• Sol Maté. It takes a lot to make an impression in the beverage industry, and the folks behind Sol Maté have hit on it: ride the organic wave, the energy drink wave, and come up with something that tastes great. We have friends who swear by hot yerba maté for energy and health—and we wish we liked the taste of it enough to jump on the bandwagon. It provides a calm lift without the jitters found in coffee and contains powerful antioxidants, comparable to those found in green tea and red wine; and is loaded with vitamins A, C, E, B1, B2, B complex, calcium, iron, magnesium, selenium, manganese, phosphates, chlorophyll, hydrochloric acid, pantothenic acid, and choline. Reborn as an energy drink, sparkly and refreshing Sol Maté offers the same calming energy, leaving behind the jittery effects of caffeine-based energy drinks. It’s the energy of sunshine.

Candy, Chocolate & Sweets

  • Cherrybrook Kitchen. Calling itself “the sweet solution for food allergies,” this line of cake, cookie and pancake mixes in very attractive packaging is so tasty, you wouldn’t know it’s dairy- and egg-free. Wheat/gluten-free mixes are also available, and the entire line is nut-free. Kids will love to learn to cook with these mixes, and adults will fancy them as well.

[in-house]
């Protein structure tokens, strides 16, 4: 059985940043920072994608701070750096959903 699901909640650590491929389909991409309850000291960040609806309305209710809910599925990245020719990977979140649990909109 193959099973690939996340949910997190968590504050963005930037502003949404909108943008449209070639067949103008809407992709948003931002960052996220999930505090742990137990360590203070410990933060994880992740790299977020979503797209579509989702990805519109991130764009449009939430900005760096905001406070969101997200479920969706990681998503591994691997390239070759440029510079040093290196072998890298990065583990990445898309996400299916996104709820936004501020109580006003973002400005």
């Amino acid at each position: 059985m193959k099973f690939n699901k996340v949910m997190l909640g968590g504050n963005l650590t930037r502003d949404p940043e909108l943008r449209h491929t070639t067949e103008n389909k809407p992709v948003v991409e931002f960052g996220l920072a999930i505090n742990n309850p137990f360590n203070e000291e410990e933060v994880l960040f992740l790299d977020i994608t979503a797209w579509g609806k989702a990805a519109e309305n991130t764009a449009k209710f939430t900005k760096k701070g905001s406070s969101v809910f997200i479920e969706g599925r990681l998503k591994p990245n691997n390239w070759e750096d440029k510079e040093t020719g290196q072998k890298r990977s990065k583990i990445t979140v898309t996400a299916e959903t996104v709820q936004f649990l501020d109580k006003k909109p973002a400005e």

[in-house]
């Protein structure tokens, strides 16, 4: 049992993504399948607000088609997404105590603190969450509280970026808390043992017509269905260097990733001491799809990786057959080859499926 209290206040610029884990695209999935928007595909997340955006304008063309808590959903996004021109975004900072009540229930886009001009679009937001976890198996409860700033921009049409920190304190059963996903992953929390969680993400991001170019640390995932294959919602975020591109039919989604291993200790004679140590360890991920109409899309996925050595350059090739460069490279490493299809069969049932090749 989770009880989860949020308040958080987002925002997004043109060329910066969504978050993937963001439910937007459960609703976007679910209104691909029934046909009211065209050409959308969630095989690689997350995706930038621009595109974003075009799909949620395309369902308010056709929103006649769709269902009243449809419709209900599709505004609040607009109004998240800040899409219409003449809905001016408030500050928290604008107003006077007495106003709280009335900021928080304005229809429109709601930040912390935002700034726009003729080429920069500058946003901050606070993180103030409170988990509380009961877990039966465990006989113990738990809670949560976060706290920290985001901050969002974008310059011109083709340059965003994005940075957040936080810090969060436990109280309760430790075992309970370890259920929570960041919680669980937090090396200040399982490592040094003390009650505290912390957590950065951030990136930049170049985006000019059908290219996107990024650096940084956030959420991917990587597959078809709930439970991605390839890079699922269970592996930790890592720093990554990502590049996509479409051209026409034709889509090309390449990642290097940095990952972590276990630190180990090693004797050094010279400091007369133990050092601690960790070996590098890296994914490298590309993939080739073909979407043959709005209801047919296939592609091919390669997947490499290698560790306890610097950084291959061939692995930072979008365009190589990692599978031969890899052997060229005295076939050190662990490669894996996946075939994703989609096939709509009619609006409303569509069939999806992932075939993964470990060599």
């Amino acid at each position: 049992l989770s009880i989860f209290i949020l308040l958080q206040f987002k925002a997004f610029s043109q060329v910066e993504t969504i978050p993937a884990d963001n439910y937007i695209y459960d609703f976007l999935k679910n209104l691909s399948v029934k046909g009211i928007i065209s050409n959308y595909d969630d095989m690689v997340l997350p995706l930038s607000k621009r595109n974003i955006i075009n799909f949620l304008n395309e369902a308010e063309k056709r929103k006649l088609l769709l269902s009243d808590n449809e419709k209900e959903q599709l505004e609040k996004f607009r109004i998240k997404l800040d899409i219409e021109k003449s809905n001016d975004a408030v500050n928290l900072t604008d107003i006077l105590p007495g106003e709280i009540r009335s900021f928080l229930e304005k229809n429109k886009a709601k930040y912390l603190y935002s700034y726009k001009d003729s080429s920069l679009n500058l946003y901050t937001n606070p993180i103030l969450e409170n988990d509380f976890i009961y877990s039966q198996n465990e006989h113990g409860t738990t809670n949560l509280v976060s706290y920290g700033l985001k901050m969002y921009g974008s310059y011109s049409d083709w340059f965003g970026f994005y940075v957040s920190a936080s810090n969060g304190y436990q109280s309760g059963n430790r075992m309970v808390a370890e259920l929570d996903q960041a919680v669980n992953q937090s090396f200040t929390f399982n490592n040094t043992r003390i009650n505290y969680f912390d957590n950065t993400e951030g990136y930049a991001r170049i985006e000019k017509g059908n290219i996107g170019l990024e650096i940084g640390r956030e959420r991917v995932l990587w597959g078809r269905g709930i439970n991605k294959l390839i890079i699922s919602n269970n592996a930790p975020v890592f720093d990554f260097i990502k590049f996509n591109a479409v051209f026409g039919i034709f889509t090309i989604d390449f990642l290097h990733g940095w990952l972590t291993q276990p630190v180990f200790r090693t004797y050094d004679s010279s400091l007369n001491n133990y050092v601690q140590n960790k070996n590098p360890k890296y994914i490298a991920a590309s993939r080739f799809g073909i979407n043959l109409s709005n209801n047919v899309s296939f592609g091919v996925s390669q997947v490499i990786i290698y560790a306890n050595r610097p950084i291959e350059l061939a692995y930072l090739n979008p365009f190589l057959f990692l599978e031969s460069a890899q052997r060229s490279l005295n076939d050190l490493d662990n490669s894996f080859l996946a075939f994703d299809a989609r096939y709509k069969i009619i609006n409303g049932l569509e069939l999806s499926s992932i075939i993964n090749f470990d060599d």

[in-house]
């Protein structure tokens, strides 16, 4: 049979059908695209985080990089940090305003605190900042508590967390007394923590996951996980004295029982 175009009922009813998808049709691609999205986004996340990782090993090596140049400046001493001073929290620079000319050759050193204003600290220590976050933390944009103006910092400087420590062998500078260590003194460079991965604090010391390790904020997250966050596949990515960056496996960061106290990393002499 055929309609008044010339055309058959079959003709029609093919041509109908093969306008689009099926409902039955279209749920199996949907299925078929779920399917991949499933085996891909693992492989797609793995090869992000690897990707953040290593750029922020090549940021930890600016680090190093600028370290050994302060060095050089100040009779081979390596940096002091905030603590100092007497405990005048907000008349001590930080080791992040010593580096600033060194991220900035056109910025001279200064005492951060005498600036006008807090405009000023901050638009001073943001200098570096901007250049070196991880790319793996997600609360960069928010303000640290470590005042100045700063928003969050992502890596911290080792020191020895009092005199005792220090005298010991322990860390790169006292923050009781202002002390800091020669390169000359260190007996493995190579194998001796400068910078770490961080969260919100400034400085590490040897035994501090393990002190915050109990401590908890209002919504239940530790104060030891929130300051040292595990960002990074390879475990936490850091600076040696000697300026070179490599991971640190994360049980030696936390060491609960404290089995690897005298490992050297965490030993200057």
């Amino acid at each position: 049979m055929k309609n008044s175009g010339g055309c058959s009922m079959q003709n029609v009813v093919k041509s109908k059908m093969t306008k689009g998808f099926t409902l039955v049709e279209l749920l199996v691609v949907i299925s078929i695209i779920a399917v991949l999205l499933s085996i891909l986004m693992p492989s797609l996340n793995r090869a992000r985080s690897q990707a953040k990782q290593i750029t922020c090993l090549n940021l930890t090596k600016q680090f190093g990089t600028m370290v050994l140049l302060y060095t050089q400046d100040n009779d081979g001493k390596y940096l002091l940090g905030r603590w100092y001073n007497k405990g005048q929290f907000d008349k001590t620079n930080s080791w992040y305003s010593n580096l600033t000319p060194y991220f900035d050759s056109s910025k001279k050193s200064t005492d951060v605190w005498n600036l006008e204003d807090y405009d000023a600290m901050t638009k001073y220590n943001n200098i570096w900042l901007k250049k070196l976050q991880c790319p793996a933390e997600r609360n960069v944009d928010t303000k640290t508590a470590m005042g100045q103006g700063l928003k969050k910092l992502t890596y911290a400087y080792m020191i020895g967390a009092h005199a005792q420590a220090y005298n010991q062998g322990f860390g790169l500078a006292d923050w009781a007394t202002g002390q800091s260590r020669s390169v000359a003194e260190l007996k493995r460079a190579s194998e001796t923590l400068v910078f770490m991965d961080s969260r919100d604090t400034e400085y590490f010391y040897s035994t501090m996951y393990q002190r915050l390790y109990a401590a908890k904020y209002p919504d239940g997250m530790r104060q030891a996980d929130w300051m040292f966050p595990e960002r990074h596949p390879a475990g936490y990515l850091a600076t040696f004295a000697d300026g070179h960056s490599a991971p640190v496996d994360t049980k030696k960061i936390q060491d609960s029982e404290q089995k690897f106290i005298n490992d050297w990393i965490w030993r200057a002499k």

• John Kelly FudgeJohn Kelly Chocolates. We don’t bother with most fudge—it’s too cloying. Hollywood’s John Kelly gets it right: intense chocolate flavor, perfect texture, in 12 flavors that rock. It’s even certified kosher by KSA.
    Photo at right: John Kelly’s fudge comes wrapped “normally,” but each bite feels like a special gift from the Fudge Gods.
  • Signature Chocolates by Rena. A new consumer effort by a California company that has been supplying patissiers with components like chocolate swan boats and beautiful chocolate toppers for pastries, Rena’s Gourmet Truffle Pop collection, chocolate lollipops filled with superb flavored ganaches blew us away. They’re not on the website yet, but we’ll be reviewing them this fall.
  • Theo Chocolate. The only organic chocolate producer in the U.S. (other companies import organic couverture to make their chocolate, Seattle-based Theo buys the beans, roasts and makes their own), this is an eye-opening line of organic chocolate. A rustic style with cutting-edge flavors, theo gets an “A” for originality and taste.

Condiments

  • Chef Stefan. We’ve been looking for a handsome artisan salt tasting collection like this for some time. Stefan offers either 10 or 15 of the finest salts from around the world—enough to develop a fundamental knowledge of this exciting category.